The Victorian era (1837 – 1901) paid homage to all things eclectic, with the homeowners of that time not ones to shy away from bold prints and ornamentation.
There is a preconception that Victorian homes are old fashioned, stuffy and dark, however this simply is not the case. The Victorian era was actually the time of diverse and revolutionary looking homes.
Victorian interior design drew influences from a number of styles, from Rococo and Gothic to Renaissance and Romanesque. Victorian properties were characterised by a number of features including ornately patterned tiles, extravagant fireplaces, sash windows, sumptuous detailing, deep skirting boards and William Morris prints.
Here is an overview of the essential ingredients for Victorian design:
Victorians liked patterns. Opt for elaborate flora and fauna, damasks, grand stripes and intricate motifs featuring animals and birds to tip your hat to the past.
It was common for almost every surface to be covered with patterns, so look out for Victorian-inspired fabrics, carpets and wallpapers too if you really want to create an authentic Victorian look. William Morris’s bird and animal print papers proved popular with homeowners in the Victorian era after wallpaper went into mass production in the 1840s.
A quintessential feature of a Victorian home, particularly in heavy wear areas like corridors and kitchens, is tiling.
Mosaic tiles were also used in bathrooms and surrounding the fireplace. In private rooms the tiles would be plain and usually one colour however, in more public places they would be colourful and highly decorative.
Deep jewel reds and forest green were among the favoured colours of the period. A number of shades, like blue and purple, didn’t become available until the middle of the century, so the colour palette was somewhat limited until chemical advancements gave more options. Sticking to reds and greens is an easy way to ensure you achieve an authentic Victorian look.
This means beautifully ornate wooden pieces with intense, dark finishes. Look for items with superfluous details that give a real feel of sophistication. In terms of sofas and other soft furnishings, it’s all about soft curves and indulgent chairs generously stuffed for plumped perfection.
A fireplace was a necessary addition to a Victorian home before the days of central heating and now they’re a prized decorative feature. Either by restoring an existing fireplace to its original condition or installing a genuine/antique-look fireplace into a new building, you can add instant period style.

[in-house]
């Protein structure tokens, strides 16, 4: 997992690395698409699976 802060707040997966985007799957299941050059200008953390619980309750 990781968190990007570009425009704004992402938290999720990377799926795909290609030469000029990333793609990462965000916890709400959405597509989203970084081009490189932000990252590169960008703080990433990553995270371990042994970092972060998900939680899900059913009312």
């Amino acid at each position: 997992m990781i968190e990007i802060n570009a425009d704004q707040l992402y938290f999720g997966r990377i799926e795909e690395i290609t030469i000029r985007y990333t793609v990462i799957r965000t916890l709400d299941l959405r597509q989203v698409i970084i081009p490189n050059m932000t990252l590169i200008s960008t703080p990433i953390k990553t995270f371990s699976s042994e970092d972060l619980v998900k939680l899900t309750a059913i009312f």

Victorian Sash windows
No true Victorian property is complete without the traditional sash window. To retain character and really capture the look of the era, don’t be tempted to replace original windows but opt for sash window repairs instead and bring them into the modern day.
If your contemporary build home is without this style feature then you can always add them yourself for a kick of old style quality and charm. Today’s sash windows make use of all the benefits of modern window making so you can get double glazed efficiency in a traditional looking timber frame.
Radiators were something that was not often used during this period and as a result Victorians relied heavily on keeping the warmth in. Heavy curtains were therefore placed in rooms to maintain warmth but also for decoration.
Curtains were one of the only ways a Victorian family could really show off their wealth to friends and family members – they did this by the materials used, colours and pattern. If you would like to bring a Victorian look to your curtains, velvet works really well.
Victorian front doors
A Victorian front door was typically made of hardwood and had four panels, with two smaller glazed panels on the top. The inclusion of stained and etched glass in these panels was also popular later on in the Victorian period.
You may also be interested in:
Victorian Architecture Guide
Replacing Victorian Timber Windows
Creating a Warm and Welcoming Victorian Living Room